WV Senate Passes Table Games Bill

By: Associated Press
By: Associated Press

CHARLESTON, W.Va. (AP) - West Virginia senators have passed a racetrack table games bill.

Tuesday's 20-to-13 vote marks the first time both the Senate and the House of Delegates have approved such legislation. But the House must now agree to several changes made by senators.

The bill would allow residents of Hancock, Jefferson, Kanawha and Ohio counties to vote on whether to permit casino games at their tracks.

The House and Senate differ over how to distribute the potential proceeds. The Senate favors county and local governments. The House would give more to race prize purses.

Supporters say table games mean jobs for hard-hit areas like the Northern Panhandle. The tracks also say they need blackjack, roulette and craps to compete with racetracks in other states.

But foes oppose increasing the state's reliance on gambling. They also believe it's unconstitutional to put table games under the jurisdiction of the state Lottery Commission.

HIGHLIGHTS OF THE BILL (as passed by the Senate):

- Each racetrack county would vote on permitting the games at its track.
- At a track's request, a county commission would put the question on the next primary or general election ballot.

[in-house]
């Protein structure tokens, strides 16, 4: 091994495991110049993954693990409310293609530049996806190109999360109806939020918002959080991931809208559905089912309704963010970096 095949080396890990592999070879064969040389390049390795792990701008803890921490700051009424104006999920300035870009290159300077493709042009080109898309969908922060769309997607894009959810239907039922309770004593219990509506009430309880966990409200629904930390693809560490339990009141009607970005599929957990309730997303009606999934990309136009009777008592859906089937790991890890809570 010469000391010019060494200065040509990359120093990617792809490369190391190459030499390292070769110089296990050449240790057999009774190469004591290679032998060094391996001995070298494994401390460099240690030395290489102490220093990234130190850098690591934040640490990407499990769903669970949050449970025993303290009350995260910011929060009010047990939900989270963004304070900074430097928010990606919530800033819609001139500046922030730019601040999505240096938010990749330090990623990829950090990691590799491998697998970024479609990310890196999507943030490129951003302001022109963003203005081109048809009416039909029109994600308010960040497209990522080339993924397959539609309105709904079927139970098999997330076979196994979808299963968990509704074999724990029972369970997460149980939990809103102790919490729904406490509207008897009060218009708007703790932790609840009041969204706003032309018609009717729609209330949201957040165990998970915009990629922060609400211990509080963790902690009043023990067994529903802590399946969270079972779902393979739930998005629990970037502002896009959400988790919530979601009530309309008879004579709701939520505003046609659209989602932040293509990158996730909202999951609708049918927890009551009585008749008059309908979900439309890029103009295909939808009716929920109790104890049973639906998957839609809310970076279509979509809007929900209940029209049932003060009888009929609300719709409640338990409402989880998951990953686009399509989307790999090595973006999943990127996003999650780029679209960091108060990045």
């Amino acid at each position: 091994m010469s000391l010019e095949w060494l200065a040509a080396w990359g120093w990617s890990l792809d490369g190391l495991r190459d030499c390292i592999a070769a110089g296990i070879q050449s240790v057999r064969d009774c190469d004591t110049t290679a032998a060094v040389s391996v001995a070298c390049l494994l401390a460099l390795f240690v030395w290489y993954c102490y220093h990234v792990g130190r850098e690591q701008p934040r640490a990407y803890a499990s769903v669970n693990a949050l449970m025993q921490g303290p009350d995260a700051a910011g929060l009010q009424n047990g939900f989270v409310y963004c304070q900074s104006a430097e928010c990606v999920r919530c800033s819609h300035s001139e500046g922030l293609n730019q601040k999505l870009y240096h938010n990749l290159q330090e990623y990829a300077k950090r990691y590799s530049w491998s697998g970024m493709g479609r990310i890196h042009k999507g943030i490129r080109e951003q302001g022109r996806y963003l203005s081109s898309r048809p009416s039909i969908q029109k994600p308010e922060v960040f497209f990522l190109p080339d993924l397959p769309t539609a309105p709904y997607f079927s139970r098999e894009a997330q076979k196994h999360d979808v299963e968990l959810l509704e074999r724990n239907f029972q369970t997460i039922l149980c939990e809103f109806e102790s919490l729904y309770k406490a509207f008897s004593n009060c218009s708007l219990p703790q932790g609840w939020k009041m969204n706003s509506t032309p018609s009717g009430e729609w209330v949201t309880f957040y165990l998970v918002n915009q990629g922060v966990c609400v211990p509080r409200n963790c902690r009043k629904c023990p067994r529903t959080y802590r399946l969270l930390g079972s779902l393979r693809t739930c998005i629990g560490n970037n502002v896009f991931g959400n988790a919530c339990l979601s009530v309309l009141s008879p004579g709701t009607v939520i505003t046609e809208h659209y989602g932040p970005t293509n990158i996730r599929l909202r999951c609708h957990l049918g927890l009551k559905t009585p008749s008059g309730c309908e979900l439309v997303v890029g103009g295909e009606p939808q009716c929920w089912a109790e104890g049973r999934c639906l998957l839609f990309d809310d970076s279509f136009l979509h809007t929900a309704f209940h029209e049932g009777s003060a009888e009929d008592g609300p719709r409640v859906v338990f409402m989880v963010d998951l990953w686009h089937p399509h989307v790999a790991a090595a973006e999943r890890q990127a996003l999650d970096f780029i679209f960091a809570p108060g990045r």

- Tracks could request a special election, but could have to foot the bill.
- If approved, at least 5 percent of county registered voters could petition to reconsider after five years.
- If rejected, the county could vote again after two years.

- Funded by 35 percent annual tax on gross revenues.

- 2.5 percent for race prize purses; House approved 6 percent.
- 2 percent split between horse and dog breeding funds.
- 1 percent to racetrack counties, proportional to each track's contributions.
- 2 percent to racetrack municipalities.
- An additional 0.5 percent to Wheeling and Nitro for related services.
- 3 percent of revenues for Lottery Commission to administer and enforce table games regulations, including up to $500,000 for Compulsive Gambling Treatment Fund.
- Remaining portion becomes net fund distributions.

- 76 percent to new State Debt Reduction Fund; House had set 79 percent.
- 10 percent divided among remaining 51 counties; House approved 5 percent.
- 10 percent divided among remaining 203 municipalities; House approved 5 percent.
- 4 percent for track employee pensions; House version had 1 percent.

- Funded by $1.5 million initial license fee from each track.
- Also receives $2.5 million annual renewal fee from each track.
- Annual fee would double for any track without a major (150-plus rooms) hotel.

- In-home care from Bureau of Senior Services.

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